"David and his Goliath of ambition." That is how one newspaper article during the 2007 session of the Texas Legislature was headlined regarding Lt. Gov. David Dewhurst. Without any knowledge or understanding of the biblical story behind David and Goliath, this headline and its intended impression has little or no meaning. Without a second thought, the reporter or editor who crafted the headline unwittingly demonstrated that the literary influence of the Bible extends well beyond Sunday mornings. In 2007, the Texas Legislature passed a bill, which I was proud to sponsor through the Senate, to require public schools to offer a nondevotional, academic elective course in biblical text if such a course were requested by 15 students in grades nine through twelve12. This elective course is intended to promote biblical literacy to fully understand and appreciate our historical writings and contemporary references.
So, when is state-sanctioned proselytizing not state-sanctioned proselytizing? Well, silly...it's when the Texas Legislature says so! Everyone knows that Christianity is the majority religion, right? After all, why else would our paper money beat the motto, "In God We Trust"? If you have a problem with that...well, to paraphrase Lyle Lovett, you may not be from Texas, but Texas sure as Hell doesn't want you anyway. Why don't you just move to San Francisco with the other Godless Atheists and go pound sand?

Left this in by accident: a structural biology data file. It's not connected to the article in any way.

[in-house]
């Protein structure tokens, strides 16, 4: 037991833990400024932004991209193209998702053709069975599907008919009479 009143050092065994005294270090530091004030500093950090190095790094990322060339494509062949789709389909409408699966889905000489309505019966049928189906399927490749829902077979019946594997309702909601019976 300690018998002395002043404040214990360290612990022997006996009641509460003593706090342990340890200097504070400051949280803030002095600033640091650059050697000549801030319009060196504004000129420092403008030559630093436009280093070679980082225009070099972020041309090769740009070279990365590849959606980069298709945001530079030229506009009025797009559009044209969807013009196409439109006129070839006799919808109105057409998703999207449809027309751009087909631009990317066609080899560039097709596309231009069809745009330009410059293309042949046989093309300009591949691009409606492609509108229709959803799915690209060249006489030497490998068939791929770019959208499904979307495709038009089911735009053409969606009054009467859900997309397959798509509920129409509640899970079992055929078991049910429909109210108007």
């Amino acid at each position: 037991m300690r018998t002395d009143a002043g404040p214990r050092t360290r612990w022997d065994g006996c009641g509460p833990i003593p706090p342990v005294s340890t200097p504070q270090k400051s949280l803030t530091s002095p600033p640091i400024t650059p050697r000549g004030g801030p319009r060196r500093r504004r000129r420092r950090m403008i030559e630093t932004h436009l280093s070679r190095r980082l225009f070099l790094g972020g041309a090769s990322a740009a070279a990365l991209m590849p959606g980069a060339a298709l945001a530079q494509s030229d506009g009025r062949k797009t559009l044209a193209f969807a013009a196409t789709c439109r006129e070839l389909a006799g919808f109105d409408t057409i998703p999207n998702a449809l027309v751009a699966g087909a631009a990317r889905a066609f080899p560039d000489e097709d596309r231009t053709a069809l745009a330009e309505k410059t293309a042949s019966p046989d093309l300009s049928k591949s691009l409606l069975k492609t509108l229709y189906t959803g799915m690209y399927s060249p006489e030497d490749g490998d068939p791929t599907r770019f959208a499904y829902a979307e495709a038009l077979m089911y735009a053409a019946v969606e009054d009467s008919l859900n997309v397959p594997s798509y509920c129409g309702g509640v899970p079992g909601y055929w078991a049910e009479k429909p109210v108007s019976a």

Sen. Estes may be falling all over himself in paroxysms of self-congratulations, and if he's not careful, he's going to dislocate an arm patting himself on the back. Unfortunately, all his monstrous miscarriage of representative democracy has accomplished is to prove that Texas Republicans will go to any length to proselytize on the public dime. Despite Estes' alleged good intentions and desire to promote the idea of "biblical literacy" in an academic sense, the line between academic neutrality and active, zealous Christian proselytizing is so slim as to be nonexistent. If anyone truly thinks that Estes' legislation will ensure the rational, non-denominational, and academically neutral examination of Christianity...well, how about keeping in mind that this is Texas we're talking about here?